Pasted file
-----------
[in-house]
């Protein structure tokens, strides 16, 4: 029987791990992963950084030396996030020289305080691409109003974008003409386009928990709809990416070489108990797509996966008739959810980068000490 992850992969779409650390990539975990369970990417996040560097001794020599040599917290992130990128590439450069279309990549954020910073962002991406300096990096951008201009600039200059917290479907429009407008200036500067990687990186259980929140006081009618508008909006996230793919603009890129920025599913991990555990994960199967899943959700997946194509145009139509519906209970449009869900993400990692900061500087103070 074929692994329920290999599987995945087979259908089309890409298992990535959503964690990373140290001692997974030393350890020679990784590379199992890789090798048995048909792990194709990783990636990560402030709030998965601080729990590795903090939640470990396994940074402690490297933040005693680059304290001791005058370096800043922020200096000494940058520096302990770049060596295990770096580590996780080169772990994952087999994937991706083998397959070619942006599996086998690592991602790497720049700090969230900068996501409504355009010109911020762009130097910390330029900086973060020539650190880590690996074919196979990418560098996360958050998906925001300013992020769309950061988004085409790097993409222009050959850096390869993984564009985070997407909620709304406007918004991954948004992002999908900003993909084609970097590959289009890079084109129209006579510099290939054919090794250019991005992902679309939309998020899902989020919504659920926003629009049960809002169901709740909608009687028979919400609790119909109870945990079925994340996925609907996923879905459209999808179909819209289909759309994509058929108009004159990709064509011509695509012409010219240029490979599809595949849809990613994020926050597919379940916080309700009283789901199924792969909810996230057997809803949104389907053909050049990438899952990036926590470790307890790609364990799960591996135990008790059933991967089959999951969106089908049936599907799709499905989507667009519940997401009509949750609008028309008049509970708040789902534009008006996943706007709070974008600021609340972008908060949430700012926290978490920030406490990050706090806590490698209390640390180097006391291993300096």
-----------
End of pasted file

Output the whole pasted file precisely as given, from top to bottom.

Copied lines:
[in-house]
């Protein structure tokens, strides 16, 4: 029987791990992963950084030396996030020289305080691409109003974008003409386009928990709809990416070489108990797509996966008739959810980068000490 992850992969779409650390990539975990369970990417996040560097001794020599040599917290992130990128590439450069279309990549954020910073962002991406300096990096951008201009600039200059917290479907429009407008200036500067990687990186259980929140006081009618508008909006996230793919603009890129920025599913991990555990994960199967899943959700997946194509145009139509519906209970449009869900993400990692900061500087103070 074929692994329920290999599987995945087979259908089309890409298992990535959503964690990373140290001692997974030393350890020679990784590379199992890789090798048995048909792990194709990783990636990560402030709030998965601080729990590795903090939640470990396994940074402690490297933040005693680059304290001791005058370096800043922020200096000494940058520096302990770049060596295990770096580590996780080169772990994952087999994937991706083998397959070619942006599996086998690592991602790497720049700090969230900068996501409504355009010109911020762009130097910390330029900086973060020539650190880590690996074919196979990418560098996360958050998906925001300013992020769309950061988004085409790097993409222009050959850096390869993984564009985070997407909620709304406007918004991954948004992002999908900003993909084609970097590959289009890079084109129209006579510099290939054919090794250019991005992902679309939309998020899902989020919504659920926003629009049960809002169901709740909608009687028979919400609790119909109870945990079925994340996925609907996923879905459209999808179909819209289909759309994509058929108009004159990709064509011509695509012409010219240029490979599809595949849809990613994020926050597919379940916080309700009283789901199924792969909810996230057997809803949104389907053909050049990438899952990036926590470790307890790609364990799960591996135990008790059933991967089959999951969106089908049936599907799709499905989507667009519940997401009509949750609008028309008049509970708040789902534009008006996943706007709070974008600021609340972008908060949430700012926290978490920030406490990050706090806590490698209390640390180097006391291993300096």